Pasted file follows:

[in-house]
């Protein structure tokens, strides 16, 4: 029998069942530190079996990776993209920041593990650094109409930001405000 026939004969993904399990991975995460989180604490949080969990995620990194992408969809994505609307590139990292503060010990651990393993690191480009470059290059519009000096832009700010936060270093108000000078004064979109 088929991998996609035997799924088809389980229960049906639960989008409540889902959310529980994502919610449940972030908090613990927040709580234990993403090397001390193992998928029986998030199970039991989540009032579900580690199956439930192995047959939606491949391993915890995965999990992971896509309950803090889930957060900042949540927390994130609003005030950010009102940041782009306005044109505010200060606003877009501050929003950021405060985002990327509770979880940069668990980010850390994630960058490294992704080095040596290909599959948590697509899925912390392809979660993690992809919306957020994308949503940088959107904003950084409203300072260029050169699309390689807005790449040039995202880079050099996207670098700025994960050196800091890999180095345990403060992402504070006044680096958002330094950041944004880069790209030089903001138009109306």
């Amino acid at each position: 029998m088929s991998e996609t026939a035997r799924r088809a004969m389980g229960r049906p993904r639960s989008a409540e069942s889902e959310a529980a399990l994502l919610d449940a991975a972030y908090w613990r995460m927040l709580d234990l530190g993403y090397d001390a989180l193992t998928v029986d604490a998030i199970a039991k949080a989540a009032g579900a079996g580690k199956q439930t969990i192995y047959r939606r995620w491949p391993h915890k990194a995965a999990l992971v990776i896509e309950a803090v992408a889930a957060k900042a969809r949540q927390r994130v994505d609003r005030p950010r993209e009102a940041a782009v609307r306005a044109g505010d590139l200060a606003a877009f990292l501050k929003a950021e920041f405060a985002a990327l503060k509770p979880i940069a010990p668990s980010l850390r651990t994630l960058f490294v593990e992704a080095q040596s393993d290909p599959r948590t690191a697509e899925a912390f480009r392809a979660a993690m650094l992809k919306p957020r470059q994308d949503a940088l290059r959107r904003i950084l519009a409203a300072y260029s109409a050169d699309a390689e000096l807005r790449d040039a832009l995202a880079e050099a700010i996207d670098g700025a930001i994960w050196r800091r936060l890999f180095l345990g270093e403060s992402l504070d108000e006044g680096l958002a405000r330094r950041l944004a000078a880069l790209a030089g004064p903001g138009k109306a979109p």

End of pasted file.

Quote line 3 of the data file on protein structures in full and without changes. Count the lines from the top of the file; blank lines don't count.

């Amino acid at each position: 029998m088929s991998e996609t026939a035997r799924r088809a004969m389980g229960r049906p993904r639960s989008a409540e069942s889902e959310a529980a399990l994502l919610d449940a991975a972030y908090w613990r995460m927040l709580d234990l530190g993403y090397d001390a989180l193992t998928v029986d604490a998030i199970a039991k949080a989540a009032g579900a079996g580690k199956q439930t969990i192995y047959r939606r995620w491949p391993h915890k990194a995965a999990l992971v990776i896509e309950a803090v992408a889930a957060k900042a969809r949540q927390r994130v994505d609003r005030p950010r993209e009102a940041a782009v609307r306005a044109g505010d590139l200060a606003a877009f990292l501050k929003a950021e920041f405060a985002a990327l503060k509770p979880i940069a010990p668990s980010l850390r651990t994630l960058f490294v593990e992704a080095q040596s393993d290909p599959r948590t690191a697509e899925a912390f480009r392809a979660a993690m650094l992809k919306p957020r470059q994308d949503a940088l290059r959107r904003i950084l519009a409203a300072y260029s109409a050169d699309a390689e000096l807005r790449d040039a832009l995202a880079e050099a700010i996207d670098g700025a930001i994960w050196r800091r936060l890999f180095l345990g270093e403060s992402l504070d108000e006044g680096l958002a405000r330094r950041l944004a000078a880069l790209a030089g004064p903001g138009k109306a979109p």